While all hell is breaking loose in the world economy, the sun has been left out of the blame game. But then, why should the nearest star be on the list of suspects? Well, we have reasons to believe that even if sunspots are not behind the meltdown, there is a correlation. During the late 19th century, scientists and political economists like William Stanley Jevons theorised that the timing of commercial crises or business cycles was linked to the 11-year solar cycle. It was Samuel Heinrich Schwabe who first noticed a periodic variation in the average number of dark spots on the sun. But it was others like Jevons who sniffed out a connect between solar activity and ‘mortal markets’.
Variations in sunspots were thought to influence the bountifulness of harvests and the price of corn, thus affecting business confidence. But Jevons changed his story several times. He originally sought to establish an 11-year cycle in British grain prices between 1254 and 1400. He then shifted the basis of his argument to later centuries, asserting that a stable 11-year cycle existed for commercial crises.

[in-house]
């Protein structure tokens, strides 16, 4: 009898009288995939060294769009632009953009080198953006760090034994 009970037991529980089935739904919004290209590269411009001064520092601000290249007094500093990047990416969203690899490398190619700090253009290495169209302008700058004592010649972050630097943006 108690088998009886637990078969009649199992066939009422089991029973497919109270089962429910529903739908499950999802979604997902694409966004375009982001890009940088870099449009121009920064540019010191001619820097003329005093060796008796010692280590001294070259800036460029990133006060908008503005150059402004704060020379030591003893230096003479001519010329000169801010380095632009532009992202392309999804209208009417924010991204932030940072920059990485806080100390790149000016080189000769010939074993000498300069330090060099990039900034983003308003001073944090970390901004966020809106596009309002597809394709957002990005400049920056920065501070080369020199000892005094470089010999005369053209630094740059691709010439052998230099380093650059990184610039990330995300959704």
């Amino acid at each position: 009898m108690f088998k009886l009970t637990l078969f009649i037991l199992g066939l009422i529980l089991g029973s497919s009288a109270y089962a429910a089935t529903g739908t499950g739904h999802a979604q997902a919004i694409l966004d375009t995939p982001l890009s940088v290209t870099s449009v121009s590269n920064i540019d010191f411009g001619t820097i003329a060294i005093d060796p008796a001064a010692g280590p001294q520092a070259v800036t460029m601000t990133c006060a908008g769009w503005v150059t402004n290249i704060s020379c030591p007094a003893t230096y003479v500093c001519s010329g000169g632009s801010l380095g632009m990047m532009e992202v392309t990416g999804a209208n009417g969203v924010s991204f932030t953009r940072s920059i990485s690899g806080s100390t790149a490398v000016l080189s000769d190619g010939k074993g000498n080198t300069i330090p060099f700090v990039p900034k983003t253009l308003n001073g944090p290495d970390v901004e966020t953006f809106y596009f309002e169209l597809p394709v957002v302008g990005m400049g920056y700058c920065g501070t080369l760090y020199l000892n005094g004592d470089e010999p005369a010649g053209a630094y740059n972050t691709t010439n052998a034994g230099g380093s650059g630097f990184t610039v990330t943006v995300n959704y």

When British crop statistics did not support a regular connection, he shifted the chain of causality to British colonies like India. Association doesn’t imply causality. But is the periodicity of commercial crises and the solar cycle too coincidental? Don't watch this space. Watch the sun.